U.N. Secretary-General Ban Ki-moon on Monday called for foreign governments to “go even further” in removing all trade restrictions and sanctions against Burma, in an address to the Burmese Parliament in Naypyitaw.
Ban is the highest foreign official to address the Parliament since it was created about one year ago, signaling a new page in relations with foreign governments.
After his speech, Ban praised Aung San Suu Kyi for ending the dispute over National League for Democracy (NLD) members taking the oath of office as Burmese members of Parliament.
Suu Kyi’s announced on Monday that the NLD would drop its dispute for the time being, and its members would take the oath on Wednesday as members of Parliament.
Ban said the resolution was “in the interest of greater and fuller democracy.”
In his speech, Ban praised Burmese President Thein Sein for “his vision, leadership and courage to put Myanmar on the path to change.”
“I am here to say, and to say clearly: the road before you is exciting,” Ban told lawmakers. “But it will not always be easy. Eventual success will rest largely on this assembly.
“I have no doubt that Myanmar will quickly regain its place as a respected and responsible member of the international community,” Ban told lawmakers. He said the road forward would not be easy or quick, and “the perils and pitfalls are many.”
“There is no single formula for success,” he said.
He cited political leadership as an essential need in forging a prosperous future, and he saluted Thein Sein and Aung San Suu Kyi and others for their role in the recent elections.
Elections and open government are keys to democracy, he said, but “they must be matched by a healthy and vibrant political climate.”
“President Thein Sein and Daw Aung Suu Kyi have demonstrated the confidence and statesmanship needed to look beyond politics to the larger interests of the nation,” he said. The “generational shift now taking place” requires understanding and cooperation. He said the people of Burma expect “genuine participatory democracy” to take place in Parliament and within all levels of the country, and for lawmakers to “accelerate the pace of change.”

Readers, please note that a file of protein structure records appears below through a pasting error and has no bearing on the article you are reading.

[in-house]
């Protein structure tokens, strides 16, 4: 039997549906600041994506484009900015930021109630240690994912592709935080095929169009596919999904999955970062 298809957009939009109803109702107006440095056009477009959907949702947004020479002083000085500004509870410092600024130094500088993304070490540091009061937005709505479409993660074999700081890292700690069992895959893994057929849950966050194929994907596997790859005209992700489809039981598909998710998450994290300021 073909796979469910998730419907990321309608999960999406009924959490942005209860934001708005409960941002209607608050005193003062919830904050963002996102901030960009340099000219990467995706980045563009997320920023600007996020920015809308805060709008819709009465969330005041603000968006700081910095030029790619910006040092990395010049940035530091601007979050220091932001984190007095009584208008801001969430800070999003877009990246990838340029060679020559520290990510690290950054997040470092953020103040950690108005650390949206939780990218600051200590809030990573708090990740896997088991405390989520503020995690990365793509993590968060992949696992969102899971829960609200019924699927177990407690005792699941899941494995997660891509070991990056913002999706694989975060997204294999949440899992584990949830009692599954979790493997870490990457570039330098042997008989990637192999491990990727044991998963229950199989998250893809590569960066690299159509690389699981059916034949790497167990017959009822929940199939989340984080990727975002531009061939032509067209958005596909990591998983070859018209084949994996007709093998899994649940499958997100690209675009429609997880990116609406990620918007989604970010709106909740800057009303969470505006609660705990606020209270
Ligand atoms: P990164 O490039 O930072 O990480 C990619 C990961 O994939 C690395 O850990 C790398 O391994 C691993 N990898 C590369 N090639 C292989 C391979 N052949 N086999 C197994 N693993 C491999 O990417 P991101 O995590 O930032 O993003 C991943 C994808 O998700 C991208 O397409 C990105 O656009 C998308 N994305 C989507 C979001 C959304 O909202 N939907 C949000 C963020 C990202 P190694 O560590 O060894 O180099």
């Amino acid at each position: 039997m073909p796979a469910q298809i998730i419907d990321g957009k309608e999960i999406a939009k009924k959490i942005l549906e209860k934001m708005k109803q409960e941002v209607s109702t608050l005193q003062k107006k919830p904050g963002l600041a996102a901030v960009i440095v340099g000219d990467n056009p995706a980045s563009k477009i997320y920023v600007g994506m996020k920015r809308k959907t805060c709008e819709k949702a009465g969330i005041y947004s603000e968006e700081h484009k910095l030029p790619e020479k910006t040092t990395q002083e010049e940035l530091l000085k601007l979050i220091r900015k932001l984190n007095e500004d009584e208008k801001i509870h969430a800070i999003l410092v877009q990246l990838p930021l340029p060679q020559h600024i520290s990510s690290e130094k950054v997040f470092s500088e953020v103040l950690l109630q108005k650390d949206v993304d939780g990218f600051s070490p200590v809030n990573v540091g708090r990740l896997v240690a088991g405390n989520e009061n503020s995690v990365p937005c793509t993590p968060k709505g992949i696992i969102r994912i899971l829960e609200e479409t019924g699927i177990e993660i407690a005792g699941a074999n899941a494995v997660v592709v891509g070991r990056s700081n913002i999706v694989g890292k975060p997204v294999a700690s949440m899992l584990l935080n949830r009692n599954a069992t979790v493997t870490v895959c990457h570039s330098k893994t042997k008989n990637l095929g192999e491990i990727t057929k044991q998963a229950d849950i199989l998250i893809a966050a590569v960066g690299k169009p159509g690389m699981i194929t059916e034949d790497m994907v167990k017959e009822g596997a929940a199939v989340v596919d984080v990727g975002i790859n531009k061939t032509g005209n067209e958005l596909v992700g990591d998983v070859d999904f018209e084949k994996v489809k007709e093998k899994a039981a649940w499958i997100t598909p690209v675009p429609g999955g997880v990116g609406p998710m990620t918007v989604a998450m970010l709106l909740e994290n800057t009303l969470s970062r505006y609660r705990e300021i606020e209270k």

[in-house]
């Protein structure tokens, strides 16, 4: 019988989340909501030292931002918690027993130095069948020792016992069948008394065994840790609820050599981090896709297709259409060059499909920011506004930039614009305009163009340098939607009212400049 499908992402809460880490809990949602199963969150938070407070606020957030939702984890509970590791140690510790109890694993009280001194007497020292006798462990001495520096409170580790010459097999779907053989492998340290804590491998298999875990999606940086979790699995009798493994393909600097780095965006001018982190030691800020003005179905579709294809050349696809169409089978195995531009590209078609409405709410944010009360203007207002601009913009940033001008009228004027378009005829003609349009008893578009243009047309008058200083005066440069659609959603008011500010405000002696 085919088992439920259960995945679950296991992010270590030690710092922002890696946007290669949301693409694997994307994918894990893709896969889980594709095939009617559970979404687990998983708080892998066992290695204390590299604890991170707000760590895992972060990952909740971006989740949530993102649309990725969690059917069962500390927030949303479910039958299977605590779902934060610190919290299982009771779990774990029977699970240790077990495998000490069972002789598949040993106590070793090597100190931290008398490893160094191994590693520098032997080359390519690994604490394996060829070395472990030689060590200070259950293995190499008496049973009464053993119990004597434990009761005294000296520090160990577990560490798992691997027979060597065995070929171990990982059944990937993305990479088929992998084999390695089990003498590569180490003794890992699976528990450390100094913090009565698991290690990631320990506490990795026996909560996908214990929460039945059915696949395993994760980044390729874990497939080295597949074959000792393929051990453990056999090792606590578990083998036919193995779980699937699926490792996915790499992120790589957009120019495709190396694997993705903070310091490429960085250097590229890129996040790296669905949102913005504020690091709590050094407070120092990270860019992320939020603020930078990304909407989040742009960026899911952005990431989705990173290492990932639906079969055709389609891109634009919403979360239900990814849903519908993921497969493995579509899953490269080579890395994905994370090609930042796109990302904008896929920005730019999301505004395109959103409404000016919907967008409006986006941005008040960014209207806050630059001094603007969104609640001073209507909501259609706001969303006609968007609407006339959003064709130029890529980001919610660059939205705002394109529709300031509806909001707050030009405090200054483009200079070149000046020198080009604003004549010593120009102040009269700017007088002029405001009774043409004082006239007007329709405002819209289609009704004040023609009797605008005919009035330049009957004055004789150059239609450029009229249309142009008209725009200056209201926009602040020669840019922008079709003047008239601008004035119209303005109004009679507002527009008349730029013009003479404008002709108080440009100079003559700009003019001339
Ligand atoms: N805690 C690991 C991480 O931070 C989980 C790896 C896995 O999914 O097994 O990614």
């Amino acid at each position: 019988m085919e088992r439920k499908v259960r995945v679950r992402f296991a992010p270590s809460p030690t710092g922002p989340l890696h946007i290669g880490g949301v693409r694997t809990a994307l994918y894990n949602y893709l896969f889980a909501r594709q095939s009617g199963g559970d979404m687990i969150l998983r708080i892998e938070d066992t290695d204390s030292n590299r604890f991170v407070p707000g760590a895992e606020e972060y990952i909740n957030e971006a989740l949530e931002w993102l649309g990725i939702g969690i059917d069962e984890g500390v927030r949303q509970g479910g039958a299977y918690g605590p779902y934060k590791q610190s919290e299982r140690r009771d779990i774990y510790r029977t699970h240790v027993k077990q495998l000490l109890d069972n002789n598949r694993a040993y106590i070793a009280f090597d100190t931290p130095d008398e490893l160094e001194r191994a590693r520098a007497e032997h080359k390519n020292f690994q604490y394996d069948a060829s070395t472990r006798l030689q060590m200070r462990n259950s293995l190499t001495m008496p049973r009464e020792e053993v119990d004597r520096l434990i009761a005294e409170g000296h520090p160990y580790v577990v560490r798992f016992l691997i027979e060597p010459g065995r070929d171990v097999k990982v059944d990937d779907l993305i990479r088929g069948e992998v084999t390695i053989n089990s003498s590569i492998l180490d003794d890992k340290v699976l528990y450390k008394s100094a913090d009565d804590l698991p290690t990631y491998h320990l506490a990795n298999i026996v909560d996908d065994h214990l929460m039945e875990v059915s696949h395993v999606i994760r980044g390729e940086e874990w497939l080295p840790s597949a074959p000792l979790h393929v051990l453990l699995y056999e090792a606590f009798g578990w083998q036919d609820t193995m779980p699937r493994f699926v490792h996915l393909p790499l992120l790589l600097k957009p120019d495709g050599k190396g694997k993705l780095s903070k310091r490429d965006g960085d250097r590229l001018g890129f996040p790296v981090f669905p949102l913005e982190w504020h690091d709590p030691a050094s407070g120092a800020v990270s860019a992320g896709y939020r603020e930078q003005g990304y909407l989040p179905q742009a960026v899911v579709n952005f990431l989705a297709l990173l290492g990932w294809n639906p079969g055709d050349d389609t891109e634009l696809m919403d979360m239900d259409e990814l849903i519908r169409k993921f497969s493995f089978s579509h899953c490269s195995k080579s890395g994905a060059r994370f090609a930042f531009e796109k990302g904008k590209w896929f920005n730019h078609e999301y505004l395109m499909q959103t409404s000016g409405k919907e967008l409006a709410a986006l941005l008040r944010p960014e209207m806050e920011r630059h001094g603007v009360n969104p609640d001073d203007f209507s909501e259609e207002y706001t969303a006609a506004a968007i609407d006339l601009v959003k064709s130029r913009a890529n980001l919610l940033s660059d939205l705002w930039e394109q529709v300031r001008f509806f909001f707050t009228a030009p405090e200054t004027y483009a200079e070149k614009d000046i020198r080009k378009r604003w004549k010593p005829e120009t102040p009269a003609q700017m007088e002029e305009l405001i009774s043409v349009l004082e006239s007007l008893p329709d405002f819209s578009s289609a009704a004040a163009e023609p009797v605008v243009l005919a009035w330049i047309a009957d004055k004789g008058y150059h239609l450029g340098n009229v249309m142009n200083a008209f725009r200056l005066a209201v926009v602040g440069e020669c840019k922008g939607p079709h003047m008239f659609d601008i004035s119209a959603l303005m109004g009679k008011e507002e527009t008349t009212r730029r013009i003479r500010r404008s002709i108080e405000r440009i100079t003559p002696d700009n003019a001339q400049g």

Two important milestones ahead were Burma’s Asean chairmanship in 2014 and the 2015 national elections, he said.
For progress to be achieved, the Burmese people must see positive changes in areas such as health care, education, jobs creation, supporting manufacturing and service industries, and development of key infrastructure.
Finally, he said national reconciliation must be fully achieved, requiring resettlement of displaced people, security guarantees for ethnic and political groups and the release of political prisoners. He noted the situation in Kachin State and called for peace and development there, and access for humanitarian aid groups.
There must be safeguards for civil society and the rule of law, and respect for human rights, especially for free association and free speech.
He reminded lawmakers that Burma was a founding member of the U.N., and that he followed in the footsteps of U Thant, the former U.N. secretary-general who called on the world to overcome violence and stressed the need “to understand each other and to develop a spirit of One World.”
Ban will wrap up his three-day trip on Tuesday in a meeting Suu Kyi at her home in Rangoon
On Monday, Ban also signed an agreement for the U.N. to help Burma conduct a census in 2014, the country’s first in 31 years.
Population estimates vary widely, with the World Bank putting the figure at 48 million, the Asian Development Bank at 60 million and the IMF at 64 million.
Ban will travel to Shan State, an isolated area where a large amount of the world’s opium is grown. Burma is the second-biggest producer of opium after Afghanistan and has a rising number of drug users that has led to the third-largest HIV epidemic in Asia, according to the U.N. program on HIV/AIDS.
The U.N. Office on Drugs and Crime said last month in a statement that government efforts to eradicate opium in the region have made significant progress, in part due to negotiations on peace deals with minority ethnic groups.
“These cease-fires present the opportunity for a new beginning, but what is really needed for the people of Shan is a permanent end to all conflict through the acquisition of a lasting peace,” Jason Eligh, Burma’s country manager for the U.N. drug office, said.
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